We hold the answers

This week I have been sent a newspaper article and a blog post, both of which resonated strongly with me and probably shows me that people know me well.

The first came as a tweet “@medg56 RT @Kenjaneth13: A 10 year old who sees the world as it is and envisions the way it should be tinyurl.com/la2l644 .. A young @melcashen….” To be honest I wish I was like this when I was 10 but my interest in politics has only come over the last couple of years.

Please take the time to read the post and even leave a comment.  After reading it I noticed I had tears streaming down my face.  Like Maggie, I have an interest in politics. An interest that started through the frustration of not being able to make a difference in education.  I decided I needed to know more about policy to understand what was happening in our education system so am completing my Master of Education Policy International.  I am hopeful that the more I understand, the more voice I will have to fight for education and the more people (politicians) will listen. Like Maggie I have the same why questions.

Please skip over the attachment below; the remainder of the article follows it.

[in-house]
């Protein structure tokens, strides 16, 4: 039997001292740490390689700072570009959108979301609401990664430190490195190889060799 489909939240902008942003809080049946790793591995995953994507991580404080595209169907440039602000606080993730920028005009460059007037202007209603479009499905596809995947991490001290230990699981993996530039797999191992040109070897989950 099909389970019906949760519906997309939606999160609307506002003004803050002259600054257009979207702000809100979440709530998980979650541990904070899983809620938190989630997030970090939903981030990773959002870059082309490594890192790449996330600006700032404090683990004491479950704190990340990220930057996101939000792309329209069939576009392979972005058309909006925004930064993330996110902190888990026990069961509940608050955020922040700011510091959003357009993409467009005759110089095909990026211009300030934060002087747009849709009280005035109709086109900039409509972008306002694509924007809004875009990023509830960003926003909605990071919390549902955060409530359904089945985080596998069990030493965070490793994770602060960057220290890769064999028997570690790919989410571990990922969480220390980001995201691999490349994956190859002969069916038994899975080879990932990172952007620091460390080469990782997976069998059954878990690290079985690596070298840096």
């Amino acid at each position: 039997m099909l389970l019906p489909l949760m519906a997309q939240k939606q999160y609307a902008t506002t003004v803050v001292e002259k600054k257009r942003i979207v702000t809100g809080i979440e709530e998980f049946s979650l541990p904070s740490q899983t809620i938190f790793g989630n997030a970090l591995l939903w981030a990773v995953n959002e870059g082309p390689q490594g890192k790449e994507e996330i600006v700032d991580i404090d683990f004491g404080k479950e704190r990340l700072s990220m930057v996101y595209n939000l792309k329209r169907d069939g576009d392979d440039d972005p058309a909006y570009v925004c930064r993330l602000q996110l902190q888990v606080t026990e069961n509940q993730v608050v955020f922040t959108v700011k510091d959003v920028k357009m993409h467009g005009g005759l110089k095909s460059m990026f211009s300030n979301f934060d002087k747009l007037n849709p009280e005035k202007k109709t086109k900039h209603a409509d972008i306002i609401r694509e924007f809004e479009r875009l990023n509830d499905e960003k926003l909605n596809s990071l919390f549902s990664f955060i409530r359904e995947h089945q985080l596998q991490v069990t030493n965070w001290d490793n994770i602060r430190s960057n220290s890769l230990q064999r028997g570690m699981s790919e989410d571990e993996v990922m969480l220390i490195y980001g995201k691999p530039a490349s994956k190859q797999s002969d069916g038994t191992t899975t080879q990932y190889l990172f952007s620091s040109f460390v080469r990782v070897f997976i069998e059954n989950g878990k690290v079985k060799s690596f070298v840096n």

Maggie is obviously a special young lady who sees the world not only as it is but as it should be. This is the stuff we dream of teaching but instead there is a focus on tests rather than “potential, creativity and kindness.”

Another article was sent to me today by a colleague and definitely rings true. Last week saw the Education Columnist at the Daily Telegraph, Maralyn Parker, use the opportunity of her last day to share some advice with her readers.  Advice I also advocate.